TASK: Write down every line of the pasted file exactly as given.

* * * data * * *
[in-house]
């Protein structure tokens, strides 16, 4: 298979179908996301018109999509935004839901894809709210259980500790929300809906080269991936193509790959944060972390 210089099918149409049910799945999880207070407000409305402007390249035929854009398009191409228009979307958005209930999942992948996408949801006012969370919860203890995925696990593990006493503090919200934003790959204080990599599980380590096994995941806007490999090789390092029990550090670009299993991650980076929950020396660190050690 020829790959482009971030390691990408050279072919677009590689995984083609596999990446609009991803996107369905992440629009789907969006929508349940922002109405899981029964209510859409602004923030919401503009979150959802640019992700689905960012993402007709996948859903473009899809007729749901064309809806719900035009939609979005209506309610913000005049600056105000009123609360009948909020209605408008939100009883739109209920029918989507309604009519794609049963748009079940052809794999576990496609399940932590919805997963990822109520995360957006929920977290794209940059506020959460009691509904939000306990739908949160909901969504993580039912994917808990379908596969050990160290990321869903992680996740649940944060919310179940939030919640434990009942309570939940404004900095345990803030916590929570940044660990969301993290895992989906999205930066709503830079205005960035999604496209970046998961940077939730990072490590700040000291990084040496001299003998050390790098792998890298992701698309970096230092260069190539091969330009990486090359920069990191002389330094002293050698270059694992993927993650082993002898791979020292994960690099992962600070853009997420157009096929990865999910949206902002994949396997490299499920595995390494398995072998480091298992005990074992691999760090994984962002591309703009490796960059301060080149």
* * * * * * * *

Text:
[in-house]
């Protein structure tokens, strides 16, 4: 298979179908996301018109999509935004839901894809709210259980500790929300809906080269991936193509790959944060972390 210089099918149409049910799945999880207070407000409305402007390249035929854009398009191409228009979307958005209930999942992948996408949801006012969370919860203890995925696990593990006493503090919200934003790959204080990599599980380590096994995941806007490999090789390092029990550090670009299993991650980076929950020396660190050690 020829790959482009971030390691990408050279072919677009590689995984083609596999990446609009991803996107369905992440629009789907969006929508349940922002109405899981029964209510859409602004923030919401503009979150959802640019992700689905960012993402007709996948859903473009899809007729749901064309809806719900035009939609979005209506309610913000005049600056105000009123609360009948909020209605408008939100009883739109209920029918989507309604009519794609049963748009079940052809794999576990496609399940932590919805997963990822109520995360957006929920977290794209940059506020959460009691509904939000306990739908949160909901969504993580039912994917808990379908596969050990160290990321869903992680996740649940944060919310179940939030919640434990009942309570939940404004900095345990803030916590929570940044660990969301993290895992989906999205930066709503830079205005960035999604496209970046998961940077939730990072490590700040000291990084040496001299003998050390790098792998890298992701698309970096230092260069190539091969330009990486090359920069990191002389330094002293050698270059694992993927993650082993002898791979020292994960690099992962600070853009997420157009096929990865999910949206902002994949396997490299499920595995390494398995072998480091298992005990074992691999760090994984962002591309703009490796960059301060080149």